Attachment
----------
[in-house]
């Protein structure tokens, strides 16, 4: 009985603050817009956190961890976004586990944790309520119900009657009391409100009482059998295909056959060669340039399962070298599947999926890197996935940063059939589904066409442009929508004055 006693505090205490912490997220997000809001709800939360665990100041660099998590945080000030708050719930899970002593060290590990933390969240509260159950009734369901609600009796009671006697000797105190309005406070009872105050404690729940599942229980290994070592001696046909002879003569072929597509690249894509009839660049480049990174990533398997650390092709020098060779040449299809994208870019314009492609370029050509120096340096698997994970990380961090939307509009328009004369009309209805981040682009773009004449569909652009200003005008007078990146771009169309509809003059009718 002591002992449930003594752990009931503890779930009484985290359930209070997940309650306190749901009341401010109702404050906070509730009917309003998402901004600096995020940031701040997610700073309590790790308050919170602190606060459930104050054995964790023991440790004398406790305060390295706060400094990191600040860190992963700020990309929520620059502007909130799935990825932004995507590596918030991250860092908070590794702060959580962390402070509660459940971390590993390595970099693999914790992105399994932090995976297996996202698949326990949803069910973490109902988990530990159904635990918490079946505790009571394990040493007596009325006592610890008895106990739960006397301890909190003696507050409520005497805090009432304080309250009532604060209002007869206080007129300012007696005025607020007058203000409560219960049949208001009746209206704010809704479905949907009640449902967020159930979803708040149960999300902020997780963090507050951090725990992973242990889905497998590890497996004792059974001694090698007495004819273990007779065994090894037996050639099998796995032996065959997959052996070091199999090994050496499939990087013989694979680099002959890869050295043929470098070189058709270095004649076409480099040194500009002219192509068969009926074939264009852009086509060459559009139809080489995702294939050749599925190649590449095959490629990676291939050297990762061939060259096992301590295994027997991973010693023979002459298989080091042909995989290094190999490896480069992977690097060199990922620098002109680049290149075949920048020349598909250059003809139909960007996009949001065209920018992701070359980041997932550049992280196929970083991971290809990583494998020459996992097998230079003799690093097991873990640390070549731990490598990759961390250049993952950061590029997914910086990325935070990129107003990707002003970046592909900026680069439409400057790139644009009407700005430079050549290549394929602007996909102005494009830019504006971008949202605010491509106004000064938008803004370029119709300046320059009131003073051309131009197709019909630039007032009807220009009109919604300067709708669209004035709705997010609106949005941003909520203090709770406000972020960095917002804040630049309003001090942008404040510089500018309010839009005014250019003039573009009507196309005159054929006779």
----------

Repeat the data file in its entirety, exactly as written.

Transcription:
[in-house]
């Protein structure tokens, strides 16, 4: 009985603050817009956190961890976004586990944790309520119900009657009391409100009482059998295909056959060669340039399962070298599947999926890197996935940063059939589904066409442009929508004055 006693505090205490912490997220997000809001709800939360665990100041660099998590945080000030708050719930899970002593060290590990933390969240509260159950009734369901609600009796009671006697000797105190309005406070009872105050404690729940599942229980290994070592001696046909002879003569072929597509690249894509009839660049480049990174990533398997650390092709020098060779040449299809994208870019314009492609370029050509120096340096698997994970990380961090939307509009328009004369009309209805981040682009773009004449569909652009200003005008007078990146771009169309509809003059009718 002591002992449930003594752990009931503890779930009484985290359930209070997940309650306190749901009341401010109702404050906070509730009917309003998402901004600096995020940031701040997610700073309590790790308050919170602190606060459930104050054995964790023991440790004398406790305060390295706060400094990191600040860190992963700020990309929520620059502007909130799935990825932004995507590596918030991250860092908070590794702060959580962390402070509660459940971390590993390595970099693999914790992105399994932090995976297996996202698949326990949803069910973490109902988990530990159904635990918490079946505790009571394990040493007596009325006592610890008895106990739960006397301890909190003696507050409520005497805090009432304080309250009532604060209002007869206080007129300012007696005025607020007058203000409560219960049949208001009746209206704010809704479905949907009640449902967020159930979803708040149960999300902020997780963090507050951090725990992973242990889905497998590890497996004792059974001694090698007495004819273990007779065994090894037996050639099998796995032996065959997959052996070091199999090994050496499939990087013989694979680099002959890869050295043929470098070189058709270095004649076409480099040194500009002219192509068969009926074939264009852009086509060459559009139809080489995702294939050749599925190649590449095959490629990676291939050297990762061939060259096992301590295994027997991973010693023979002459298989080091042909995989290094190999490896480069992977690097060199990922620098002109680049290149075949920048020349598909250059003809139909960007996009949001065209920018992701070359980041997932550049992280196929970083991971290809990583494998020459996992097998230079003799690093097991873990640390070549731990490598990759961390250049993952950061590029997914910086990325935070990129107003990707002003970046592909900026680069439409400057790139644009009407700005430079050549290549394929602007996909102005494009830019504006971008949202605010491509106004000064938008803004370029119709300046320059009131003073051309131009197709019909630039007032009807220009009109919604300067709708669209004035709705997010609106949005941003909520203090709770406000972020960095917002804040630049309003001090942008404040510089500018309010839009005014250019003039573009009507196309005159054929006779």